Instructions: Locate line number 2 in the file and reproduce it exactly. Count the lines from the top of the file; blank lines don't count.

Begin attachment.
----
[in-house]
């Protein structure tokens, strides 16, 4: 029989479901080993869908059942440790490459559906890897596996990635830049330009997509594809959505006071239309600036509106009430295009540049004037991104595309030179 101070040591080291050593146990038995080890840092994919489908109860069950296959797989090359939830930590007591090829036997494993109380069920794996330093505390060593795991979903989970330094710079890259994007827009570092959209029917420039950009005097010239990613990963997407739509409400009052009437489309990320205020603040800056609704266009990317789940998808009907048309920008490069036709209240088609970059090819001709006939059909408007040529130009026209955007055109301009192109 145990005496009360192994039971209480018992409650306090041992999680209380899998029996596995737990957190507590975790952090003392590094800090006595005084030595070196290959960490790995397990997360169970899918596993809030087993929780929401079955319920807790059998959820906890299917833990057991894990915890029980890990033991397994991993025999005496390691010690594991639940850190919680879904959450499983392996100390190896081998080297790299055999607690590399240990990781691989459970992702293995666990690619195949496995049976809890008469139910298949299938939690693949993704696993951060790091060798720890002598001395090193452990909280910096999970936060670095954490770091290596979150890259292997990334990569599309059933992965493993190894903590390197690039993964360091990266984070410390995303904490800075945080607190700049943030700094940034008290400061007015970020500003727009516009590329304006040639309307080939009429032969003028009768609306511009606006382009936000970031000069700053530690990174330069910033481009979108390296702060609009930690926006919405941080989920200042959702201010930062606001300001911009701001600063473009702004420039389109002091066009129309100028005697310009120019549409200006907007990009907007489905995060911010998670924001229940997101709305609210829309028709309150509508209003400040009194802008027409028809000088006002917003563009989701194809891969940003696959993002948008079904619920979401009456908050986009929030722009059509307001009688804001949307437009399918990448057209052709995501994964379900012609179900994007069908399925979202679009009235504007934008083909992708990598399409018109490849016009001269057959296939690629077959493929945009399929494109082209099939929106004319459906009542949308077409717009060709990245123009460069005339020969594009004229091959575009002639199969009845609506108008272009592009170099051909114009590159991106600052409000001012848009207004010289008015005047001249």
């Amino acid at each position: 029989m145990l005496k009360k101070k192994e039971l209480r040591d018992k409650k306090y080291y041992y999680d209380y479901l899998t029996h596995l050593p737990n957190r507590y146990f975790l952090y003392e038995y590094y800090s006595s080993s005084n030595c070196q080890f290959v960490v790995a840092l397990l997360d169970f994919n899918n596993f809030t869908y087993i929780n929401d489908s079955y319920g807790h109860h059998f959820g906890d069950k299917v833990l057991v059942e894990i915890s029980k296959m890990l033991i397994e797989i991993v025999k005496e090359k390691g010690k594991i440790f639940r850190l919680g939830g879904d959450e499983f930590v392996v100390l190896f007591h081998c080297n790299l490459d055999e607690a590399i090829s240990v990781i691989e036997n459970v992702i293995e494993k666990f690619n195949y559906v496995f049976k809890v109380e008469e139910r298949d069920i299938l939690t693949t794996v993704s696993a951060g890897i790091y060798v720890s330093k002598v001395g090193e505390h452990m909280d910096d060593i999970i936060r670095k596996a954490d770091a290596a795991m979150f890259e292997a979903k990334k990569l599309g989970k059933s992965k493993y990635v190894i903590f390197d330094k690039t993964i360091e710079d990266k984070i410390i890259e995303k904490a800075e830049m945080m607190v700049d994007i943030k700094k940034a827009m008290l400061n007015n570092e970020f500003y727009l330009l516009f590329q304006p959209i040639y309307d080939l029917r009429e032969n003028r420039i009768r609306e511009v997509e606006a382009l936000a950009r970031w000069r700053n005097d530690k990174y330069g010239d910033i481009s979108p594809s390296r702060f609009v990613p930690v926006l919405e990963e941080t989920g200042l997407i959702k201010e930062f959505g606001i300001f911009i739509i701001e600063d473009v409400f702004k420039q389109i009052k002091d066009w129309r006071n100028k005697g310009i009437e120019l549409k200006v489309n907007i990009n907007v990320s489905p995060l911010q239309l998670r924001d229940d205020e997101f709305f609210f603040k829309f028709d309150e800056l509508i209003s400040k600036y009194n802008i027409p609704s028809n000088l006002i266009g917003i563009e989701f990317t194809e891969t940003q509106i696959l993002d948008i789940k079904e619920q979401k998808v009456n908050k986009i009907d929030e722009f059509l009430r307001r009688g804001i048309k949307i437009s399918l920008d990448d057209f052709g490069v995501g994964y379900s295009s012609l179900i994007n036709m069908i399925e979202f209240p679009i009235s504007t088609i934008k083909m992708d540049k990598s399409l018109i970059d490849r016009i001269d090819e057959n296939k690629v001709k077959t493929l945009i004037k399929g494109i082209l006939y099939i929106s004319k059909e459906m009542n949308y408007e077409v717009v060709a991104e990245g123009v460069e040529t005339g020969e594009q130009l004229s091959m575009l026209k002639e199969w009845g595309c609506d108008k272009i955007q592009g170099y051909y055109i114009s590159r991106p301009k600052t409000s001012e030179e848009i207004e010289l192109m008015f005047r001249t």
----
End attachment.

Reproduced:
């Protein structure tokens, strides 16, 4: 029989479901080993869908059942440790490459559906890897596996990635830049330009997509594809959505006071239309600036509106009430295009540049004037991104595309030179 101070040591080291050593146990038995080890840092994919489908109860069950296959797989090359939830930590007591090829036997494993109380069920794996330093505390060593795991979903989970330094710079890259994007827009570092959209029917420039950009005097010239990613990963997407739509409400009052009437489309990320205020603040800056609704266009990317789940998808009907048309920008490069036709209240088609970059090819001709006939059909408007040529130009026209955007055109301009192109 145990005496009360192994039971209480018992409650306090041992999680209380899998029996596995737990957190507590975790952090003392590094800090006595005084030595070196290959960490790995397990997360169970899918596993809030087993929780929401079955319920807790059998959820906890299917833990057991894990915890029980890990033991397994991993025999005496390691010690594991639940850190919680879904959450499983392996100390190896081998080297790299055999607690590399240990990781691989459970992702293995666990690619195949496995049976809890008469139910298949299938939690693949993704696993951060790091060798720890002598001395090193452990909280910096999970936060670095954490770091290596979150890259292997990334990569599309059933992965493993190894903590390197690039993964360091990266984070410390995303904490800075945080607190700049943030700094940034008290400061007015970020500003727009516009590329304006040639309307080939009429032969003028009768609306511009606006382009936000970031000069700053530690990174330069910033481009979108390296702060609009930690926006919405941080989920200042959702201010930062606001300001911009701001600063473009702004420039389109002091066009129309100028005697310009120019549409200006907007990009907007489905995060911010998670924001229940997101709305609210829309028709309150509508209003400040009194802008027409028809000088006002917003563009989701194809891969940003696959993002948008079904619920979401009456908050986009929030722009059509307001009688804001949307437009399918990448057209052709995501994964379900012609179900994007069908399925979202679009009235504007934008083909992708990598399409018109490849016009001269057959296939690629077959493929945009399929494109082209099939929106004319459906009542949308077409717009060709990245123009460069005339020969594009004229091959575009002639199969009845609506108008272009592009170099051909114009590159991106600052409000001012848009207004010289008015005047001249």